• Sessions: Lipid Health and Nutrition |Xenobiotics and Endocrinology | Animal Biochemistry

Session Introduction

Goli Mudlagiri B

Mississippi Valley State University, USA

Title: Investigating the role of metal enzymes in biosynthesis of protein and fatty acids by application of trace elements

Time : 10:40-11:10

Speaker
Biography:

Goli Mudlagiri B has done his PhD in Chemistry. He is teaching economically challenged poor neighborhood kids of delta, Mississippi. His academic interest is in multi-disciplinary areas: Nuclear power plant and in Plutonium plant (BARC, India), other areas of expertise are organic synthesis/ organo-metallic, analytical, medicinal chemistry, nuclear waste disposal. He had the opportunity to discover a novel method for removing gadolinium from heavy water, Aiken, SC.

Abstract:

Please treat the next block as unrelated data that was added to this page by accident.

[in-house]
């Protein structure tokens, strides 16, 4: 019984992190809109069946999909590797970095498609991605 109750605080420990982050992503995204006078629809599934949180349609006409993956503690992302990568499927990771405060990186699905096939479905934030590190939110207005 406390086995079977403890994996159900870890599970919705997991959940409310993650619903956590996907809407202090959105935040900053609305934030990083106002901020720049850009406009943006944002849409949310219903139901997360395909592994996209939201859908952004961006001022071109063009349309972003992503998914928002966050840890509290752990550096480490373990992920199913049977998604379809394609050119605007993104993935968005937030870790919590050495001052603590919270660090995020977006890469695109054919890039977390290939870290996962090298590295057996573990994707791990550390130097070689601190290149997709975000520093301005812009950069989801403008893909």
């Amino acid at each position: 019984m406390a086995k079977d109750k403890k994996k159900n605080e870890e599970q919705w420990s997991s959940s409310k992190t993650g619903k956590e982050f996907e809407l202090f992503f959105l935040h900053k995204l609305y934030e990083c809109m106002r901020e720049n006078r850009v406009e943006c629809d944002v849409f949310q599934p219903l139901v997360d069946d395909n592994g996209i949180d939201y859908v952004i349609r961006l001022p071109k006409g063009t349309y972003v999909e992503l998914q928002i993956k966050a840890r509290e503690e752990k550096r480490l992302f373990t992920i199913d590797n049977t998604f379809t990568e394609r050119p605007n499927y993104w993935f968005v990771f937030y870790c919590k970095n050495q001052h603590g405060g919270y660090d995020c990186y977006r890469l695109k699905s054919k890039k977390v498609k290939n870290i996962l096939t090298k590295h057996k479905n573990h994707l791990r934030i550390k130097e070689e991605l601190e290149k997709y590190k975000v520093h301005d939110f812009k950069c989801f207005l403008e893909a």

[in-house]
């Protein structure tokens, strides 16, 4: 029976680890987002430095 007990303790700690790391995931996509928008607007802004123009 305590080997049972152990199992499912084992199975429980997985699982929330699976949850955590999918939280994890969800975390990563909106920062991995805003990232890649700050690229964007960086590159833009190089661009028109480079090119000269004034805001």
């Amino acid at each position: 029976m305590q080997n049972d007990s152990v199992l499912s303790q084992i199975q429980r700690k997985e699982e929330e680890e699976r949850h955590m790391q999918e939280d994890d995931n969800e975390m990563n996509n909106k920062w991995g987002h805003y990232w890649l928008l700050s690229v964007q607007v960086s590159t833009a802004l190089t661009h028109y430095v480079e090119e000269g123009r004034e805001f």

The present study is part of our ongoing investigation to study the role of trace elements on the effect on soybean seed composition. This was conducted to study the effects of five trace elements. (Mn, Cu, Zn, Mo and B (mainly chlorides except Mo as oxide, and B as boric acid)) alone and in combination with the chelating agent citric acid (CA) on soybean seed protein, oil, and fatty acids soybean cultivar (Bolivar with maturity group V) was grown in a repeated greenhouse experiment in a randomized complete block design. The compounds were applied in a combination of the chelating agent CA and the trace element (example, Mn+CA) to three- week-old soybean plants at V3 (vegetative) and at R3 (beginning of seed pod initiation) stages. The plants were allowed to grow until maturity under greenhouse conditions. The harvested seeds were analyzed for mineral, protein and fatty acid contents. The effect of the above treatment on seeds mineral was published in 2015. Results of the seed protein oil and fatty acids will be discussed in this presentation. Briefly, Mn, Cu and B treatments increased protein. Zn, Mo, Cu + CA, B + CA decreased the protein. Zn, Mo, CA, Cu+CA, Zn+CA, Mo+CA and B+CA increased the oil Mn, Cu decreased the oil. The Cu and B treatments increased the oleic acid (18:1) by 8.0 and 7.4%, respectively. Treatments, Mn, Mo, CA, and combo treatments Mn+CA, Cu+CA, Zn+CA, Mo+CA and B+CA all decreased oleic acid (18:1) by 0.6 to 14.4%. Cu, Zn, Mo, B, CA, Mn and in combination with CA increased linoleic acid by 1.3 to 6.5 %. Our goal is to identify the elements that would make desirable changes in the composition of the soybean seeds.